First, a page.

This interview has been edited for length and clarity.
Q: What initially got you interested in this work and where were you before Amherst?
A: My experience at Hamilton College as an undergraduate student really opened me up to the world of power, privilege and oppression, individual identities, the complexities of those identities and the ways in which we have very different lived experiences and realities. I ended up transitioning from being pre-med to being what was called then a women’s studies major — now it would be women and gender studies. I identified that I had a deep passion for social justice education and activism. But I was also simultaneously a student Resident Advisor and fell in love with that type of work. And throughout my next steps, both professionally and academically, I found that my passion was best realized through student affairs type work. So I worked in an accessibility services office at UMass Amherst, I worked in the accessibility service office at Dartmouth College and also as a dean. So really, it was my identified passion for social justice, and in particular, how that can really transform student experiences at smaller liberal arts colleges, which, historically, were not doing a great job on this front and were significantly behind large state schools and community colleges.
Q: What brought you to Amherst specifically?
A: I spent a little bit over nine years at Dartmouth and for me, it was about getting back into a position where I felt I could try to make a difference and where I aligned with an institution’s current culture. What you learn is that higher [education] institutions have variable missions, and some have more of a statement around diversity and inclusivity, but there’s not the implementation or the direct action behind it. And what I saw from researching Amherst was, since the Amherst Uprising, there is a renewed commitment [to diversity and inclusion]. And I was seeing that commitment across the board, not in just one area, but coming from the president, coming from the faculty, coming from student affairs. [I saw that] this is the ideal time to be at Amherst where change can happen for the better for our students. So that was hugely attractive to me.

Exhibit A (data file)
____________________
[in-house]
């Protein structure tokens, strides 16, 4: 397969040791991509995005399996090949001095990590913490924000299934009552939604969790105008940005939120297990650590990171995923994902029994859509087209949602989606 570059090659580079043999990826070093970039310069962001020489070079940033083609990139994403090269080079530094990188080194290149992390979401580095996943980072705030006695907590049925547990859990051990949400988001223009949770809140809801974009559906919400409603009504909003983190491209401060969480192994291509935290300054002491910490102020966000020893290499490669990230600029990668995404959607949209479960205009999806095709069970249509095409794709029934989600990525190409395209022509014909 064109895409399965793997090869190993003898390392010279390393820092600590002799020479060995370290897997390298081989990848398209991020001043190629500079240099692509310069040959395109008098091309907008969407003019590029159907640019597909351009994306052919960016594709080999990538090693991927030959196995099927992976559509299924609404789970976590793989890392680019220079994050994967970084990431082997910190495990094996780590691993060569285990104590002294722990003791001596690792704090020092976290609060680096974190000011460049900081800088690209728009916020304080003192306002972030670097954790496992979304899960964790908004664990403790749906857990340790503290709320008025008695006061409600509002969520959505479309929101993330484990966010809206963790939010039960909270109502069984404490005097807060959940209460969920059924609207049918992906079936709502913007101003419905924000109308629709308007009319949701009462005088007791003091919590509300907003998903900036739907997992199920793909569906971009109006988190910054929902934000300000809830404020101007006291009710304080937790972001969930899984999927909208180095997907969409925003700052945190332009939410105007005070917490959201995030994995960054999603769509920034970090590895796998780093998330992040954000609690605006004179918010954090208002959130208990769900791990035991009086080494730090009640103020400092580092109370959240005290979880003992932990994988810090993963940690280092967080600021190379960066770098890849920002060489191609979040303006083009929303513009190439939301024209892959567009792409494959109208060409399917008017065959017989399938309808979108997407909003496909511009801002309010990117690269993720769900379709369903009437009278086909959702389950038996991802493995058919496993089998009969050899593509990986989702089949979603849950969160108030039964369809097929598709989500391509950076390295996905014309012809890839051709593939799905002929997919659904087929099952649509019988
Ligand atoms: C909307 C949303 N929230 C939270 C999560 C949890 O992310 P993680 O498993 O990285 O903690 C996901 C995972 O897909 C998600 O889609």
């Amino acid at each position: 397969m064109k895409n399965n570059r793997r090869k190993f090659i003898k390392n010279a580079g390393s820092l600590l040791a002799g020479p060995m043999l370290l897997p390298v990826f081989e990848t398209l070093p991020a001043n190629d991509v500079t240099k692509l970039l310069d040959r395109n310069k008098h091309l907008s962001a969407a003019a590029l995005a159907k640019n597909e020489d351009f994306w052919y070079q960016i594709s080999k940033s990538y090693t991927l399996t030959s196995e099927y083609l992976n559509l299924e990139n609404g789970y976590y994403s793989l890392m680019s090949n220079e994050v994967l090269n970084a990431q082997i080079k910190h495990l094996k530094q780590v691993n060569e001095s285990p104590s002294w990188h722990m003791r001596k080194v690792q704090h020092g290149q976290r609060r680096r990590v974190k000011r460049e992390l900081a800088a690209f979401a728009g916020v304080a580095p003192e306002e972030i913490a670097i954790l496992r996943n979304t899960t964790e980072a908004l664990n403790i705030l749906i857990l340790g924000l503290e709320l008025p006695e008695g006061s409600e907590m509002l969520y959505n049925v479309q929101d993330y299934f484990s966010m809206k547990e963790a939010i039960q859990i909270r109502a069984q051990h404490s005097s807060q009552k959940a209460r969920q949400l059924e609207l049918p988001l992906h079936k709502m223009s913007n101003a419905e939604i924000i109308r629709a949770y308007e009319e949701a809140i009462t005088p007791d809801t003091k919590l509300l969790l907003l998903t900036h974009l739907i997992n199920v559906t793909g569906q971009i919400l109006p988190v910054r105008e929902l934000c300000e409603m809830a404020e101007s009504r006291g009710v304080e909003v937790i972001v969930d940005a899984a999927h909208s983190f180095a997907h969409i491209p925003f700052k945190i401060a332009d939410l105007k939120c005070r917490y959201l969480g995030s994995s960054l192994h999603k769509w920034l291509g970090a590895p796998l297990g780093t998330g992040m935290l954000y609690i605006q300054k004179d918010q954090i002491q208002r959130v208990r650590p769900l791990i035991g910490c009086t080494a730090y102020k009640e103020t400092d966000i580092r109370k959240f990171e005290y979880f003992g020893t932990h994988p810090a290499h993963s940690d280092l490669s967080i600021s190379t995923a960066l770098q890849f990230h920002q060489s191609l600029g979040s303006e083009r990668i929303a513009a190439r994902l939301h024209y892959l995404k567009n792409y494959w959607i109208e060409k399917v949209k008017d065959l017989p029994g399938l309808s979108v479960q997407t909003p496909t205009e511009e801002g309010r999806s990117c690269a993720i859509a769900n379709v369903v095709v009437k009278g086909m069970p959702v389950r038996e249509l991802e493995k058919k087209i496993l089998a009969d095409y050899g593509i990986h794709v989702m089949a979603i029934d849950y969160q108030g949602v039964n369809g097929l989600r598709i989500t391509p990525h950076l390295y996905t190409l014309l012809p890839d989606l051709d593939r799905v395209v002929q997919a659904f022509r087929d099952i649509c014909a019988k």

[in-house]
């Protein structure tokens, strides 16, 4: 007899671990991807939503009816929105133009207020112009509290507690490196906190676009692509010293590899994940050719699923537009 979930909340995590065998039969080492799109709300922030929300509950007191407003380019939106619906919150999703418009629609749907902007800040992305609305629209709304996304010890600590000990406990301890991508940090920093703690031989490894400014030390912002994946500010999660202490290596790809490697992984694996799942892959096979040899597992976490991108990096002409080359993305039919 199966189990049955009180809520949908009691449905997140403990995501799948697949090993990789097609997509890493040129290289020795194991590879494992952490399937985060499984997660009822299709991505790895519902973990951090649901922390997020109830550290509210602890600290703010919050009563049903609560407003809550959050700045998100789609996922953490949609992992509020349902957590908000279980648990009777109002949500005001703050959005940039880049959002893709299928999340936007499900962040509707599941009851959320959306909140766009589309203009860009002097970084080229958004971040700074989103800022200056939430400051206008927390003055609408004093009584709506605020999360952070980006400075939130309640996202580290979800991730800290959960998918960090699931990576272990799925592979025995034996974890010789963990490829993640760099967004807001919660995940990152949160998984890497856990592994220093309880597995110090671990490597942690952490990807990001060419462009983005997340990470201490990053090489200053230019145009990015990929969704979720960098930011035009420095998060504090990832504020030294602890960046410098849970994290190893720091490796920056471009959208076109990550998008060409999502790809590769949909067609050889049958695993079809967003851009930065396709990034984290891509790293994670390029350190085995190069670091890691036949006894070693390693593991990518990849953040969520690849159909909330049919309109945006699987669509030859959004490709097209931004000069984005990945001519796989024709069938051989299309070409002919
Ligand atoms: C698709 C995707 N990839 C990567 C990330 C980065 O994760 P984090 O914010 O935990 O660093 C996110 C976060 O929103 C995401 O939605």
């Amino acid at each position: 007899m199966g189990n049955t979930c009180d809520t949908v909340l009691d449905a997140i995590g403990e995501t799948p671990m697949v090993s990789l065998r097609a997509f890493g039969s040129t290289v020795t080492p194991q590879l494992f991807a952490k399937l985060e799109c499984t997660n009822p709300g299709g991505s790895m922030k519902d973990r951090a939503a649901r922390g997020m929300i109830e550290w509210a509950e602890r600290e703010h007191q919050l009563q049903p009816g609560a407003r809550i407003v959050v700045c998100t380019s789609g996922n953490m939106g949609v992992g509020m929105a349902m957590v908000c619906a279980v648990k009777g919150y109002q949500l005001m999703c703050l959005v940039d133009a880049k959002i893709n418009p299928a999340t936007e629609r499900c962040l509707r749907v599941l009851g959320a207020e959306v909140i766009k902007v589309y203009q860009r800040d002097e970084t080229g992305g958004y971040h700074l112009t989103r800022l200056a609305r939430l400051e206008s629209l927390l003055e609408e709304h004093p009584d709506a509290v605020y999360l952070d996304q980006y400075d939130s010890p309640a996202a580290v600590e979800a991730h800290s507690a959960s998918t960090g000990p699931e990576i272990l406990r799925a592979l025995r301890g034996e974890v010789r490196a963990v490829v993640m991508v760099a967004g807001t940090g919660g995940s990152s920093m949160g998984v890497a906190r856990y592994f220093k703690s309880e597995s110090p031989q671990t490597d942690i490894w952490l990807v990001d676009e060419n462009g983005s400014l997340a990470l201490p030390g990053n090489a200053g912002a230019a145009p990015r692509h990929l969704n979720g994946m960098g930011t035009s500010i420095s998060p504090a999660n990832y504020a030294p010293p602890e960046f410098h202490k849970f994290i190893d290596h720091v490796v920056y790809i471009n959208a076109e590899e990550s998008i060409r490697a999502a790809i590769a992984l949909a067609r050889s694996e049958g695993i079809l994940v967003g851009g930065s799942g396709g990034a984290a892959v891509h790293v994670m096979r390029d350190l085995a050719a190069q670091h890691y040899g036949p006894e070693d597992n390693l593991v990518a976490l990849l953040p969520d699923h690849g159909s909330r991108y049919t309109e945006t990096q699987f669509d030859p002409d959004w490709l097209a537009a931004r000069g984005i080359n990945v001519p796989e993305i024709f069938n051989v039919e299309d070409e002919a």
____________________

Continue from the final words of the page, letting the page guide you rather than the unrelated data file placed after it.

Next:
And then of course, what you learn throughout your professional experience is which pieces you most enjoy, which pieces you least enjoy and what type of institutional size is best for you. So I had the experience at a large public school with 30,000 students at UMass Amherst. Then I had the experience of being at Dartmouth with 4,500 students, both in the direct student support [role] and then also in more of a senior leadership role where it’s more about policies and procedures and supporting the departments with what they need. With [small] schools like Amherst and Hamilton, to me, there’s just a higher level of quality of connection with students, where you can really engage broadly and in-depth on what it is that students are pursuing academically; what their interests are; what their student activities and clubs and organizational interests are; how that can help them prepare for their next steps professionally with their career pursuits. And to me, that’s what it’s about.
Q: What is the role of accessibility services at a college like Amherst?
A: I think what most people might not be aware of is that accessibility service offices emerged out of the ADA, the Americans with Disabilities Act, that passed in 1990. What the ADA says is that we must provide reasonable accommodations based on the disability-related circumstances. So what it looks like [on the day-to-day] is we have an interactive student meeting to get a sense of what their experiences are and what the circumstances are that they’ve been living with. So it could be a chronic health condition. It could be a mental health diagnosis or [multiple] diagnoses. It could be a physical condition. And at schools like Amherst, what you see is that there’s a lot of invisible disabilities. And so it can feel like you’re almost alone — it can feel real isolating. I think disabilities are still significantly stigmatized and marginalized and the work to address ableism is not often centered across higher education and within student communities. So my goal is really to help raise awareness, partner with students, partner with faculty and staff to make sure that disability and inclusion and access are central to all of our discussions that have already been spearheaded and started.